Who was Charles Goodyear

If you own a car or are a fan of Formula 1, you will probably have heard of the name Goodyear. The tyre manufacturers are one of the leading brands that are available both to motorsports teams and to the general public for use on their vehicles. They developed their tyres after years of research and a long history of looking at ways to use rubber. Nowadays, of course, rubber is used in numerous products, and UK Rubber Moulding companies such as www.meadex.co.uk/rubber-moulding/ can help in the development of moulds for many different items and at larger scales.

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Charles Goodyear was born in 1800 in the United States and worked alongside his father in the family hardware business. By 1830 this business had gone bankrupt, and Charles had developed an interest in the use of rubber and how india rubber could be treated to help it become less susceptible to extremes of temperature as well as losing some of its natural adhesiveness. He first used nitric acid as a treatment for rubber, and in 1837, he arranged for the manufacturing of mailbags for the government using this method. Unfortunately for Charles, the bags did not withstand the extremes of temperatures that they could be subjected to. He needed to find another way to help make rubber a durable product that could be used time and time again.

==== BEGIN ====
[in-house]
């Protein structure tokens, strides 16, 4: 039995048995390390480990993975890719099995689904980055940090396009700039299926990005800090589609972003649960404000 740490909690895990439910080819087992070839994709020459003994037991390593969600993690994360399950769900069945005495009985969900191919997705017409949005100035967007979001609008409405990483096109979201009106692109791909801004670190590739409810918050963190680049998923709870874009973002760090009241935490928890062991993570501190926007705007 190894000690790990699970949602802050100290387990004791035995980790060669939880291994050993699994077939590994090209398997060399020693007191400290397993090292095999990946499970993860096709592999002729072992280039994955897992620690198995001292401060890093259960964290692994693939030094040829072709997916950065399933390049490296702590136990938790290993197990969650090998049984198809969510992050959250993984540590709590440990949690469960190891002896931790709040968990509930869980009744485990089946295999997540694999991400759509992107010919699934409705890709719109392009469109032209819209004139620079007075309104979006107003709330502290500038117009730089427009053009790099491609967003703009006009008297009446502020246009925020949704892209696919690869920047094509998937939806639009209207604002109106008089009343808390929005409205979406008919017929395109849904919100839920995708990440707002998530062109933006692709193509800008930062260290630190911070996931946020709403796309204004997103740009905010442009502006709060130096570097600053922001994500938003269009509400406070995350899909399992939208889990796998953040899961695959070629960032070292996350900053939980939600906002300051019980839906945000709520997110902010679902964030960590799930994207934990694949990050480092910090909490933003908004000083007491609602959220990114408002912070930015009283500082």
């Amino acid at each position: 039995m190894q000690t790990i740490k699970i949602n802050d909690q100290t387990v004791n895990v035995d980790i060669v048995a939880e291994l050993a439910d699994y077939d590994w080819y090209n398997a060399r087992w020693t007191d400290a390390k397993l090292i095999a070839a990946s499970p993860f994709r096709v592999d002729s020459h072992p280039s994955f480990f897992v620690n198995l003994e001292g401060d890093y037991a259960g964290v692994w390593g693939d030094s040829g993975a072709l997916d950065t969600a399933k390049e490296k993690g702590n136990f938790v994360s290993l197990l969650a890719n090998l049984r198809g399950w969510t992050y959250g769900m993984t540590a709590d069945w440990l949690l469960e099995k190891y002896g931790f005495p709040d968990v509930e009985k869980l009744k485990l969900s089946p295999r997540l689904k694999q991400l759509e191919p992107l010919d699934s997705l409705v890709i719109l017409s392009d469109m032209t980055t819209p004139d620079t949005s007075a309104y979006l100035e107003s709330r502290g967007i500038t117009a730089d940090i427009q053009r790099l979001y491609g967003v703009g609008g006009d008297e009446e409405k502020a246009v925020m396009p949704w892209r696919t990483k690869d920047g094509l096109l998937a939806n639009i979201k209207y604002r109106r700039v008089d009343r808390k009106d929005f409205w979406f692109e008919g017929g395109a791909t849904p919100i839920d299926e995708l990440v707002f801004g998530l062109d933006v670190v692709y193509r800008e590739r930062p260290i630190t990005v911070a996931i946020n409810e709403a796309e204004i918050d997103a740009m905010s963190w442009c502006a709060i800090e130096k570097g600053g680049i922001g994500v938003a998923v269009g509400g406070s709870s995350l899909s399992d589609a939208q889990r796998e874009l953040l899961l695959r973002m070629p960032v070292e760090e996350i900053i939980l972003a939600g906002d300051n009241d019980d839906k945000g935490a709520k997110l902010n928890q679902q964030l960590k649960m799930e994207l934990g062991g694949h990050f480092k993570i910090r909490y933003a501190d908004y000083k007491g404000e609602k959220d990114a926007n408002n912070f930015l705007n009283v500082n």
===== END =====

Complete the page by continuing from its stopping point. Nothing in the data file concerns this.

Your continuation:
Following on from this, Charles began working with a rubber factory employee called Nathaniel Hayward. Hayward himself had noticed that when rubber was treated with sulfur, it lost its adhesiveness. Charles was excited by this discovery, and he bought the process off Hayward and began to develop it further. As with many scientific breakthroughs, an accident then occurred, seeing Charles stumble upon a process that would change the way we would use rubber forever.

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Whilst working through his research, Charles accidentally dropped some rubber that had been mixed with sulphur onto his hot stove, and the results were astounding. This led him on to discover the process of vulcanisation. He was given a patent for his discovery in 1844, but there were lots of legal issues and infringements on his patent. This led to many people copying his process, and millions of dollars were made during this. Unfortunately for Charles Goodyear, this money did not come his way, and he died with debts of around $200,000.

Since his death, the technology for making rubber items has further expanded, and the tyres that carry his name have become a staple on the motoring scene, so Charles’s legacy continues even today.

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